After the huge success of his novel Oliver Twist and three subsequent failures, Charles Dickens (Dan Stevens) is beset by writer's block and financial woes. However, he soon finds inspiration from his family and decides to write a story about Christmas, a time of year that's fallen out of fashion in Victorian England...
Christmas movies work entirely to their own logic, and really are a genre all of their own making. Like all genres, there's very often more bad than good and precious few that have staying power beyond the holiday period. The best ones usually attempt to come at the whole idea of Christmas from a new perspective; Scrooged worked its magic by taking a cynical Bill Murray at the height of his powers and hurling him - literally and figuratively - in the middle of a twee, sickly earnest Christmas movie that he picks apart with malicious delight. If you had to describe The Man Who Invented Christmas, it'd be that very film that Scrooged is critiquing. (Yes, Scrooged was about a live TV production of A Christmas Carol, but the analogy stands.)
Dan Stevens is introduced as Charles Dickens to thunderous applause during a book tour in America (really the Olympia) for Oliver Twist, but soon fast forwards to him dejected and brow-beaten by a string of failures and looming financial peril. Ranging around his house and the streets of London (really Mountjoy Square), Dickens soon hits upon a novel idea - to write a story about the nature of Christmas and its redemptive spirit on a tired, angry man. With the help of his agent, played by Justin Edwards, he soon begins work and draws inspiration from London and its citizens, and his somewhat manic home life - typified by his well-meaning father and mother, Jonathan Pryce and Ger Ryan respectively.
The film portrays the creative process that Dickens undergoes very well; Scrooge - played by the ever-reliable Christopher Plummer - appears to Dickens first as an unnamed mourner in a dark graveyard and then harasses him in his study with his opinion on Christmas and Dickens' work thus far. It makes for some funny moments, particularly when Scrooge argues that his character is completely unsympathetic. The cast of characters in Dickens' novel begins to fill out with the Ghosts Of Christmas Past, Present and Future - all played by people in his life, and possessing exaggerated features he's observed. Jacob Marley, for example, is actually Dickens' lawyer and banker, whereas the Ghost of Christmas Past is an Irish chambermaid. While it's an inventive way of showing how he came up with A Christmas Carol, the parallel story of Dickens' own life and his tumultuous relationship with his family - particularly his father - crosses over and slows both his work and the pace of the film down.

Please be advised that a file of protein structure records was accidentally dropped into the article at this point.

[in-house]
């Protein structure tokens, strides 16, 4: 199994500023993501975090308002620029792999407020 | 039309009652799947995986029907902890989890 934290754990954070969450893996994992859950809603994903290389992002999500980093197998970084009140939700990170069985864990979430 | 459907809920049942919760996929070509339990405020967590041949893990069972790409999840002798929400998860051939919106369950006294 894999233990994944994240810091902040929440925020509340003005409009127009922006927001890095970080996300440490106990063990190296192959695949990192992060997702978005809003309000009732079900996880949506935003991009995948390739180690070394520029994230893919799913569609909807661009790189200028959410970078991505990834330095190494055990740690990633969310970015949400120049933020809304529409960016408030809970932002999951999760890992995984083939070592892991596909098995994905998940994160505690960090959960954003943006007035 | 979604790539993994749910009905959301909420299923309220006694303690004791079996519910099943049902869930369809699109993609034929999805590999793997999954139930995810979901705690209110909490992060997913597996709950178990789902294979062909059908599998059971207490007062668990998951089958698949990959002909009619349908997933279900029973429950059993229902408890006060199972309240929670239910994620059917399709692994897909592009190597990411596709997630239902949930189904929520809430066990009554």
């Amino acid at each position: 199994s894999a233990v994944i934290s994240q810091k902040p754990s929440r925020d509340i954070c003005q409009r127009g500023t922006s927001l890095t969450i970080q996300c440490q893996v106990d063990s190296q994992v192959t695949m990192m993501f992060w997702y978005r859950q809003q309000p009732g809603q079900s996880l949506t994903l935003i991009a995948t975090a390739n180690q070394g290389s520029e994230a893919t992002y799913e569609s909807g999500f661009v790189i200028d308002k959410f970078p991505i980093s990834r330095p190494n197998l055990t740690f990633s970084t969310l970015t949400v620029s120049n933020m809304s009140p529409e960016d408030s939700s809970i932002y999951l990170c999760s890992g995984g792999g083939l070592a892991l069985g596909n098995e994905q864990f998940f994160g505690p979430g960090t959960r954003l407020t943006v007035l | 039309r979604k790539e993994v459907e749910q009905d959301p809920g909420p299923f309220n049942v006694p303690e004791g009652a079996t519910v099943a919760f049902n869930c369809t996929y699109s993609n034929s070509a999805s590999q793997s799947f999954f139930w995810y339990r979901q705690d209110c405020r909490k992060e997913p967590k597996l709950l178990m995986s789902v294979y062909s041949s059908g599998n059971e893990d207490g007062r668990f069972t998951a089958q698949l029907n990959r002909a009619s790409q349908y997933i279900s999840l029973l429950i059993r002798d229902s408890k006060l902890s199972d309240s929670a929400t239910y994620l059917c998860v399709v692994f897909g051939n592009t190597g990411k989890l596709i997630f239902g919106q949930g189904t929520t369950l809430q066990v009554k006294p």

Stevens plays Dickens as a manic and giddy child, prancing through each scene with so much sugary delight that you'll need to get your foot amputated by the time the credits roll. Christopher Plummer, as mentioned, is effectively droll and dry as Scrooge whilst Jonathan Pryce is equally effective as the hapless but good-hearted father of Dickens. The script does veer into dark territory, particularly a somewhat disturbing sequence in which Dickens' early life is revealed and the reason for his animosity towards his father. However, when you consider that most of the film is so light and airy, it makes sense to have something like that to balance it all out.
By and large, The Man Who Invented Christmas is a decent effort at capturing the process of bringing a story to life and the inspirations that helped it along. While it might be too twee and sincere for its own good, it nevertheless has a well-earned charm to it.